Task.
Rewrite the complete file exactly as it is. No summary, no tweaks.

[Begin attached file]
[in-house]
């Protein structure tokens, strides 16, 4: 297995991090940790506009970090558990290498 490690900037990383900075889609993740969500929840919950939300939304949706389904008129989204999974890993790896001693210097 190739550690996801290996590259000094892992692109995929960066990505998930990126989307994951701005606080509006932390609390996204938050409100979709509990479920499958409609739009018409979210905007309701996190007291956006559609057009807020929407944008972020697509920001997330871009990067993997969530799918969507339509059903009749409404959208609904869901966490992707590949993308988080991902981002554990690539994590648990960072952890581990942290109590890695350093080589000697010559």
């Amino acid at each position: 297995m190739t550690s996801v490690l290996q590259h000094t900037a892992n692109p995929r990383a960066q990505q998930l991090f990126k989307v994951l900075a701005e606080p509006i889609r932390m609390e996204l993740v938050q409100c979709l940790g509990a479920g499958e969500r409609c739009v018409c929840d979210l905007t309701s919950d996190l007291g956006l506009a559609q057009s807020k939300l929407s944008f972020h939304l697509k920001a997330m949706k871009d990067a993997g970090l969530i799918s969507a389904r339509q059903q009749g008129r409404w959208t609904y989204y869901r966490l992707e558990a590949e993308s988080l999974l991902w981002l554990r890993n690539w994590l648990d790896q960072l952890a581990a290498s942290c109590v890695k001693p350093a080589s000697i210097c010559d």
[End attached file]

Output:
[in-house]
């Protein structure tokens, strides 16, 4: 297995991090940790506009970090558990290498 490690900037990383900075889609993740969500929840919950939300939304949706389904008129989204999974890993790896001693210097 190739550690996801290996590259000094892992692109995929960066990505998930990126989307994951701005606080509006932390609390996204938050409100979709509990479920499958409609739009018409979210905007309701996190007291956006559609057009807020929407944008972020697509920001997330871009990067993997969530799918969507339509059903009749409404959208609904869901966490992707590949993308988080991902981002554990690539994590648990960072952890581990942290109590890695350093080589000697010559």
């Amino acid at each position: 297995m190739t550690s996801v490690l290996q590259h000094t900037a892992n692109p995929r990383a960066q990505q998930l991090f990126k989307v994951l900075a701005e606080p509006i889609r932390m609390e996204l993740v938050q409100c979709l940790g509990a479920g499958e969500r409609c739009v018409c929840d979210l905007t309701s919950d996190l007291g956006l506009a559609q057009s807020k939300l929407s944008f972020h939304l697509k920001a997330m949706k871009d990067a993997g970090l969530i799918s969507a389904r339509q059903q009749g008129r409404w959208t609904y989204y869901r966490l992707e558990a590949e993308s988080l999974l991902w981002l554990r890993n690539w994590l648990d790896q960072l952890a581990a290498s942290c109590v890695k001693p350093a080589s000697i210097c010559d």